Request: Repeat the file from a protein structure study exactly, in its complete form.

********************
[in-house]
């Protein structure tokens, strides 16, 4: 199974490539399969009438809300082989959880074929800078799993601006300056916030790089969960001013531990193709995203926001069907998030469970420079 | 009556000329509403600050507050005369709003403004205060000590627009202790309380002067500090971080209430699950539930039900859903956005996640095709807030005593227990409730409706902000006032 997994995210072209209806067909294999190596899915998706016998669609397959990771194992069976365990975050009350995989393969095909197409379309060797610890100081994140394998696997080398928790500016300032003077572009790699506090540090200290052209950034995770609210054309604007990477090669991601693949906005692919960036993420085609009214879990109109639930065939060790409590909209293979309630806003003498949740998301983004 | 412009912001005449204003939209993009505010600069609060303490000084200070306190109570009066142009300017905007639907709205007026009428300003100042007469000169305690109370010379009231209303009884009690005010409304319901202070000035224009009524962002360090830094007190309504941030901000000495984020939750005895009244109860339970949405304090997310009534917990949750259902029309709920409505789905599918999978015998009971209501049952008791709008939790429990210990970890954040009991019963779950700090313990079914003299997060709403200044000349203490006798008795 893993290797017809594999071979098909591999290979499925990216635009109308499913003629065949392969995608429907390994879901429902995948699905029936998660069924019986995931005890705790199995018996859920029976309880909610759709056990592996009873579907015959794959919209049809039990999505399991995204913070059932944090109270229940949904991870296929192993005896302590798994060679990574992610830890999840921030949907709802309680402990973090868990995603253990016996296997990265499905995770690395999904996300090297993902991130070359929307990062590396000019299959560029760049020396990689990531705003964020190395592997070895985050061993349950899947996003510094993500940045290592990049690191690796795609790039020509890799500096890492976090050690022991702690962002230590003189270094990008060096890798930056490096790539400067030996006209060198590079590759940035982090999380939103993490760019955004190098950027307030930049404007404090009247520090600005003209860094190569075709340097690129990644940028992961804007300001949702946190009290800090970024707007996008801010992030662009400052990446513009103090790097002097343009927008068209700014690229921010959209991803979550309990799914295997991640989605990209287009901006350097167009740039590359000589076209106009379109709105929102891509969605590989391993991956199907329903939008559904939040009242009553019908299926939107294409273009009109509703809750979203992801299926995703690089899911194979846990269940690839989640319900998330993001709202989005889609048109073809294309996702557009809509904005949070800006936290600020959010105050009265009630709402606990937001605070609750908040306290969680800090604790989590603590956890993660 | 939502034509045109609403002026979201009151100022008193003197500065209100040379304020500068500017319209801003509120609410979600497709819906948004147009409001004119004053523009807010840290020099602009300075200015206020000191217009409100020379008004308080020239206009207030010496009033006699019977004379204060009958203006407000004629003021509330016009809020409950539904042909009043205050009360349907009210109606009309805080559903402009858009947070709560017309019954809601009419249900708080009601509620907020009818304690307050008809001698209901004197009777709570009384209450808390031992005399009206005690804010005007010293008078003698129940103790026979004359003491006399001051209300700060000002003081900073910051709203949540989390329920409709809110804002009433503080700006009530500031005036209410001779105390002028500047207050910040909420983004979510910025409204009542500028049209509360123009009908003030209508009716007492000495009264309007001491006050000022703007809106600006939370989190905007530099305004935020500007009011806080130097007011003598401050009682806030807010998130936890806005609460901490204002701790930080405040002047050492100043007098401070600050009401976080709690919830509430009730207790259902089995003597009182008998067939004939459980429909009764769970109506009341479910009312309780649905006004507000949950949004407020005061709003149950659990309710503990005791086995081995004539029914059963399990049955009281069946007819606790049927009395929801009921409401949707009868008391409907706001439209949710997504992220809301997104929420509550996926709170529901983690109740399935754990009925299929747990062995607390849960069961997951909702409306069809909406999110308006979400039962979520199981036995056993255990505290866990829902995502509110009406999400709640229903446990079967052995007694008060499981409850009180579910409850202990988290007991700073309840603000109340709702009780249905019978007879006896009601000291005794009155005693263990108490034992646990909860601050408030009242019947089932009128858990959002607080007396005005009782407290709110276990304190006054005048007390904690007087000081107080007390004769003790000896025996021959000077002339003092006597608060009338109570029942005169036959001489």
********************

[in-house]
């Protein structure tokens, strides 16, 4: 199974490539399969009438809300082989959880074929800078799993601006300056916030790089969960001013531990193709995203926001069907998030469970420079 | 009556000329509403600050507050005369709003403004205060000590627009202790309380002067500090971080209430699950539930039900859903956005996640095709807030005593227990409730409706902000006032 997994995210072209209806067909294999190596899915998706016998669609397959990771194992069976365990975050009350995989393969095909197409379309060797610890100081994140394998696997080398928790500016300032003077572009790699506090540090200290052209950034995770609210054309604007990477090669991601693949906005692919960036993420085609009214879990109109639930065939060790409590909209293979309630806003003498949740998301983004 | 412009912001005449204003939209993009505010600069609060303490000084200070306190109570009066142009300017905007639907709205007026009428300003100042007469000169305690109370010379009231209303009884009690005010409304319901202070000035224009009524962002360090830094007190309504941030901000000495984020939750005895009244109860339970949405304090997310009534917990949750259902029309709920409505789905599918999978015998009971209501049952008791709008939790429990210990970890954040009991019963779950700090313990079914003299997060709403200044000349203490006798008795 893993290797017809594999071979098909591999290979499925990216635009109308499913003629065949392969995608429907390994879901429902995948699905029936998660069924019986995931005890705790199995018996859920029976309880909610759709056990592996009873579907015959794959919209049809039990999505399991995204913070059932944090109270229940949904991870296929192993005896302590798994060679990574992610830890999840921030949907709802309680402990973090868990995603253990016996296997990265499905995770690395999904996300090297993902991130070359929307990062590396000019299959560029760049020396990689990531705003964020190395592997070895985050061993349950899947996003510094993500940045290592990049690191690796795609790039020509890799500096890492976090050690022991702690962002230590003189270094990008060096890798930056490096790539400067030996006209060198590079590759940035982090999380939103993490760019955004190098950027307030930049404007404090009247520090600005003209860094190569075709340097690129990644940028992961804007300001949702946190009290800090970024707007996008801010992030662009400052990446513009103090790097002097343009927008068209700014690229921010959209991803979550309990799914295997991640989605990209287009901006350097167009740039590359000589076209106009379109709105929102891509969605590989391993991956199907329903939008559904939040009242009553019908299926939107294409273009009109509703809750979203992801299926995703690089899911194979846990269940690839989640319900998330993001709202989005889609048109073809294309996702557009809509904005949070800006936290600020959010105050009265009630709402606990937001605070609750908040306290969680800090604790989590603590956890993660 | 939502034509045109609403002026979201009151100022008193003197500065209100040379304020500068500017319209801003509120609410979600497709819906948004147009409001004119004053523009807010840290020099602009300075200015206020000191217009409100020379008004308080020239206009207030010496009033006699019977004379204060009958203006407000004629003021509330016009809020409950539904042909009043205050009360349907009210109606009309805080559903402009858009947070709560017309019954809601009419249900708080009601509620907020009818304690307050008809001698209901004197009777709570009384209450808390031992005399009206005690804010005007010293008078003698129940103790026979004359003491006399001051209300700060000002003081900073910051709203949540989390329920409709809110804002009433503080700006009530500031005036209410001779105390002028500047207050910040909420983004979510910025409204009542500028049209509360123009009908003030209508009716007492000495009264309007001491006050000022703007809106600006939370989190905007530099305004935020500007009011806080130097007011003598401050009682806030807010998130936890806005609460901490204002701790930080405040002047050492100043007098401070600050009401976080709690919830509430009730207790259902089995003597009182008998067939004939459980429909009764769970109506009341479910009312309780649905006004507000949950949004407020005061709003149950659990309710503990005791086995081995004539029914059963399990049955009281069946007819606790049927009395929801009921409401949707009868008391409907706001439209949710997504992220809301997104929420509550996926709170529901983690109740399935754990009925299929747990062995607390849960069961997951909702409306069809909406999110308006979400039962979520199981036995056993255990505290866990829902995502509110009406999400709640229903446990079967052995007694008060499981409850009180579910409850202990988290007991700073309840603000109340709702009780249905019978007879006896009601000291005794009155005693263990108490034992646990909860601050408030009242019947089932009128858990959002607080007396005005009782407290709110276990304190006054005048007390904690007087000081107080007390004769003790000896025996021959000077002339003092006597608060009338109570029942005169036959001489």